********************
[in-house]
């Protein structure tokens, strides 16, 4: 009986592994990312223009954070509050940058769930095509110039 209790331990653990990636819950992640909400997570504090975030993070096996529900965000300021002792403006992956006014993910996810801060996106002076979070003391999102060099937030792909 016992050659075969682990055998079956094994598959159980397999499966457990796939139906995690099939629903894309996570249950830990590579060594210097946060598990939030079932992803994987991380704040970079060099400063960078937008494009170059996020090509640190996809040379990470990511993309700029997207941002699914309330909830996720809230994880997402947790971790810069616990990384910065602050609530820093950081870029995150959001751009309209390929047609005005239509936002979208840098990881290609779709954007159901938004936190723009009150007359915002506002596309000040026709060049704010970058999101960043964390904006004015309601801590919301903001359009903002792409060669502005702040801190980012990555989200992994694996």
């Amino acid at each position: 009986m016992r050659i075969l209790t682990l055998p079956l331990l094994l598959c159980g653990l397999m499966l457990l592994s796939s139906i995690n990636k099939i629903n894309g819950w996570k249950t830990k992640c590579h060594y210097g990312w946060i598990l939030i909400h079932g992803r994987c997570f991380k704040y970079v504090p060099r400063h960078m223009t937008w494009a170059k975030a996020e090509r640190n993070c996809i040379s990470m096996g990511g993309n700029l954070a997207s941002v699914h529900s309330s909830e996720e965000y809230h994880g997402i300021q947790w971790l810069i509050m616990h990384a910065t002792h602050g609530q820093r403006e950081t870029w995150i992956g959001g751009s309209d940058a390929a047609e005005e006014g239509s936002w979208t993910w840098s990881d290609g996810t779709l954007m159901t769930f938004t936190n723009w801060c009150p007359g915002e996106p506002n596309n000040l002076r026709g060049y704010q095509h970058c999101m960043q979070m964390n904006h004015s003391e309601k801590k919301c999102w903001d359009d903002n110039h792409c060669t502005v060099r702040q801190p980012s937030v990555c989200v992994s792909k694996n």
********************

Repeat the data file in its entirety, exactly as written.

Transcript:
[in-house]
């Protein structure tokens, strides 16, 4: 009986592994990312223009954070509050940058769930095509110039 209790331990653990990636819950992640909400997570504090975030993070096996529900965000300021002792403006992956006014993910996810801060996106002076979070003391999102060099937030792909 016992050659075969682990055998079956094994598959159980397999499966457990796939139906995690099939629903894309996570249950830990590579060594210097946060598990939030079932992803994987991380704040970079060099400063960078937008494009170059996020090509640190996809040379990470990511993309700029997207941002699914309330909830996720809230994880997402947790971790810069616990990384910065602050609530820093950081870029995150959001751009309209390929047609005005239509936002979208840098990881290609779709954007159901938004936190723009009150007359915002506002596309000040026709060049704010970058999101960043964390904006004015309601801590919301903001359009903002792409060669502005702040801190980012990555989200992994694996």
């Amino acid at each position: 009986m016992r050659i075969l209790t682990l055998p079956l331990l094994l598959c159980g653990l397999m499966l457990l592994s796939s139906i995690n990636k099939i629903n894309g819950w996570k249950t830990k992640c590579h060594y210097g990312w946060i598990l939030i909400h079932g992803r994987c997570f991380k704040y970079v504090p060099r400063h960078m223009t937008w494009a170059k975030a996020e090509r640190n993070c996809i040379s990470m096996g990511g993309n700029l954070a997207s941002v699914h529900s309330s909830e996720e965000y809230h994880g997402i300021q947790w971790l810069i509050m616990h990384a910065t002792h602050g609530q820093r403006e950081t870029w995150i992956g959001g751009s309209d940058a390929a047609e005005e006014g239509s936002w979208t993910w840098s990881d290609g996810t779709l954007m159901t769930f938004t936190n723009w801060c009150p007359g915002e996106p506002n596309n000040l002076r026709g060049y704010q095509h970058c999101m960043q979070m964390n904006h004015s003391e309601k801590k919301c999102w903001d359009d903002n110039h792409c060669t502005v060099r702040q801190p980012s937030v990555c989200v992994s792909k694996n």